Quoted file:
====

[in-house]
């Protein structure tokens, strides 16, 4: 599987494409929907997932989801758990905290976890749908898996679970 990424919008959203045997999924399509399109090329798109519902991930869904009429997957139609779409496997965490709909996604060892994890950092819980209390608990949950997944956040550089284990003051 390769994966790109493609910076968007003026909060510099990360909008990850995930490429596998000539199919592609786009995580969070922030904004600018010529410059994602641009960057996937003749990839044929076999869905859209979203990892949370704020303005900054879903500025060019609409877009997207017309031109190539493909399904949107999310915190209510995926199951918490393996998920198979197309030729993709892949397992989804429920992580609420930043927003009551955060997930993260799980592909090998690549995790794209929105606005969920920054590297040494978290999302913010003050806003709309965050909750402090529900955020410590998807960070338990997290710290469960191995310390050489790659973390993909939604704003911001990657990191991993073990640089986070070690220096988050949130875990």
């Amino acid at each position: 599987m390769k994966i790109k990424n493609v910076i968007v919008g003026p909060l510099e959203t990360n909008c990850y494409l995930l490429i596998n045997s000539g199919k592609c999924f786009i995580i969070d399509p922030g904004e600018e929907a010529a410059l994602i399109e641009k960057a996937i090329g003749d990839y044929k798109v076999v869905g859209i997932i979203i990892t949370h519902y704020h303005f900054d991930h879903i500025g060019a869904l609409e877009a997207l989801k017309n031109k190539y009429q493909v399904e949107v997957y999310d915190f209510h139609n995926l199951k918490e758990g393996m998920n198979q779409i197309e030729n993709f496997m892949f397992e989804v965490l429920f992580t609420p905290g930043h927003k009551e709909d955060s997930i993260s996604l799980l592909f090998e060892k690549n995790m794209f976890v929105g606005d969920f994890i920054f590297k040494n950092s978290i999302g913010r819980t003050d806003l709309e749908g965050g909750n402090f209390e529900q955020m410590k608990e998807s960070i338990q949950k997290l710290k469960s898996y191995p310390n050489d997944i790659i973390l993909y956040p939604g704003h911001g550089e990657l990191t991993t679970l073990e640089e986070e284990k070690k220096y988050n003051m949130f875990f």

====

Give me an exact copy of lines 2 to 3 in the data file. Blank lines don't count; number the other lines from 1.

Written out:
């Protein structure tokens, strides 16, 4: 599987494409929907997932989801758990905290976890749908898996679970 990424919008959203045997999924399509399109090329798109519902991930869904009429997957139609779409496997965490709909996604060892994890950092819980209390608990949950997944956040550089284990003051 390769994966790109493609910076968007003026909060510099990360909008990850995930490429596998000539199919592609786009995580969070922030904004600018010529410059994602641009960057996937003749990839044929076999869905859209979203990892949370704020303005900054879903500025060019609409877009997207017309031109190539493909399904949107999310915190209510995926199951918490393996998920198979197309030729993709892949397992989804429920992580609420930043927003009551955060997930993260799980592909090998690549995790794209929105606005969920920054590297040494978290999302913010003050806003709309965050909750402090529900955020410590998807960070338990997290710290469960191995310390050489790659973390993909939604704003911001990657990191991993073990640089986070070690220096988050949130875990």
């Amino acid at each position: 599987m390769k994966i790109k990424n493609v910076i968007v919008g003026p909060l510099e959203t990360n909008c990850y494409l995930l490429i596998n045997s000539g199919k592609c999924f786009i995580i969070d399509p922030g904004e600018e929907a010529a410059l994602i399109e641009k960057a996937i090329g003749d990839y044929k798109v076999v869905g859209i997932i979203i990892t949370h519902y704020h303005f900054d991930h879903i500025g060019a869904l609409e877009a997207l989801k017309n031109k190539y009429q493909v399904e949107v997957y999310d915190f209510h139609n995926l199951k918490e758990g393996m998920n198979q779409i197309e030729n993709f496997m892949f397992e989804v965490l429920f992580t609420p905290g930043h927003k009551e709909d955060s997930i993260s996604l799980l592909f090998e060892k690549n995790m794209f976890v929105g606005d969920f994890i920054f590297k040494n950092s978290i999302g913010r819980t003050d806003l709309e749908g965050g909750n402090f209390e529900q955020m410590k608990e998807s960070i338990q949950k997290l710290k469960s898996y191995p310390n050489d997944i790659i973390l993909y956040p939604g704003h911001g550089e990657l990191t991993t679970l073990e640089e986070e284990k070690k220096y988050n003051m949130f875990f």